“Love,” a concert by the Gay Men’s Chorus of Washington, is today with shows at 5 and 8 p.m. at Church of the Epiphany located at 1317 G St. N.W. Tickets are $35 and can be purchased at www.gmcw.org/tickets, by phone at 202-293-1548 or at the HRC shop at 1633 Connecticut Ave., N.W. The concert will feature a chorus transcription of Brahm’s “Liebeslieder Waltzes” by chorus member Robert T. Boaz and a performance by the Rock Creek Singers, a chamber ensemble of Chorus members.

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Photos

PHOTOS: Black Pride Opening Reception

Billy Porter headlines program at start of weekend activities

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Billy Porter performs at the Opening Reception of DC Black Pride 2024. (Washington Blade photo by Michael Key)

D.C. Black Pride 2024 began at The Westin Washington, DC Downtown with an Opening Reception on Friday, May 24. The “Rainbow Row” resource fair was held in conjunction with the reception and featured community organizations and other vendors’ booths.

The reception was hosted by Anthony Oakes. Earl Fowlkes, outgoing chief executive officer and president of the Center for Black Equity, was honored by a mayoral proclamation. Performers included Billy Porter, Paris Sashay, Keith Angelo, Bang Garcon, Black Assets, Marcy Smiles and Sherri Amoure.

(Washington Blade photos by Michael Key)

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Books

Architecture junkies will love new book on funeral homes

‘Preserved’ explores how death industry evolved after WWII

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(Book cover image courtesy of Johns Hopkins University Press)

‘Preserved: A Cultural History of the Funeral Home in America’
By Dean G. Lampros
c.2024, Johns Hopkins University Press 
$34.95/374 pages

Three bedrooms upstairs. That’s a minimum.

You need a big kitchen, a large back room would be a bonus, you want lots of bathrooms, and if you can get a corner lot, that’d be great. The thing you need most is a gigantic all-purpose room or maybe a ballroom because you’re planning on a lot of people. As you’ll see in the new book “Preserved” by Dean G. Lampros, not all living rooms are for the living.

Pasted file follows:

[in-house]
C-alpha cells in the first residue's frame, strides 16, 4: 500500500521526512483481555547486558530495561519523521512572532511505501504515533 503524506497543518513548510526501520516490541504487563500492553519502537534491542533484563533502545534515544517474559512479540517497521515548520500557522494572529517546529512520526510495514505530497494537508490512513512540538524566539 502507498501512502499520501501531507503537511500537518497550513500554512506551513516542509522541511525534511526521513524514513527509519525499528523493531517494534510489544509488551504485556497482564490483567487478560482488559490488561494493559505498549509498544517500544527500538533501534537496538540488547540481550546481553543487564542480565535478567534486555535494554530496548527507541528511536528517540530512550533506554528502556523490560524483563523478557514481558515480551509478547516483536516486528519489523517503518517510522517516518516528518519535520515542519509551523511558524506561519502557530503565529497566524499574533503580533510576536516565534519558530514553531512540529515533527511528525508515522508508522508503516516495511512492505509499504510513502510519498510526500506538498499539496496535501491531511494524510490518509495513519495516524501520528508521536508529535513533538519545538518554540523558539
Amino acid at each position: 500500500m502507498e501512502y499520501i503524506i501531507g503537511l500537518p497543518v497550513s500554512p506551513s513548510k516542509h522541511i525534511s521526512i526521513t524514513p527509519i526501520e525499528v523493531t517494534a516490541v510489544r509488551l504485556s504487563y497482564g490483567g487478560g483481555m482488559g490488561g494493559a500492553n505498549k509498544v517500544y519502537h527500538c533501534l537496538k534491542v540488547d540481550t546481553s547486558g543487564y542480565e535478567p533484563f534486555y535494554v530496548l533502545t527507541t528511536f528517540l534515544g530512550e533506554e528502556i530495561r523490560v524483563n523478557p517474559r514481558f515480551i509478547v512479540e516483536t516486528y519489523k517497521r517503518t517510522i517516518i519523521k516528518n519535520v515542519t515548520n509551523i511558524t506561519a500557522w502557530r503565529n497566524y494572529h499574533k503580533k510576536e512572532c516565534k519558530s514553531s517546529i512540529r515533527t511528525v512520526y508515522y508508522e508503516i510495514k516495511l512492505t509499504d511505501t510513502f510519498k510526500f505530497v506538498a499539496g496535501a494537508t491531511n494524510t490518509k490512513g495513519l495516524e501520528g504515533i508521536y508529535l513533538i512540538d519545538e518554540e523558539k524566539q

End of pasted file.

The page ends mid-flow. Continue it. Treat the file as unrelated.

Not too long ago, shortly after he took a class on historic preservation, Dean Lampros’ husband dragged him on a weekend away to explore a small town in Massachusetts. There, Lampros studied the town’s architecture and it “saddened” him to see Victorian mansions surrounded by commercial buildings. And then he had an epiphany: there was once a time when those old mansions housed funeral homes. Early twentieth-century owners of residential funeral homes were, in a way, he says, preservationists.

Prior to roughly World War II, most funerals were held at home or, if there was a need, at a funeral home, the majority of which were located in a downtown area. That changed in 1923 when a Massachusetts funeral home owner bought a large mansion in a residential area and made a “series of interior renovations” to the building. Within a few years, his idea of putting a funeral home inside a former home had spread across the country and thousands of “stately old mansions in aging residential neighborhoods” soon held death-industry businesses.

This, says, Lampros, often didn’t go over well with the neighbors, and that resulted in thousands of people upset and lawsuits filed. Some towns then passed ordinances to prohibit such a thing from happening to their citizens.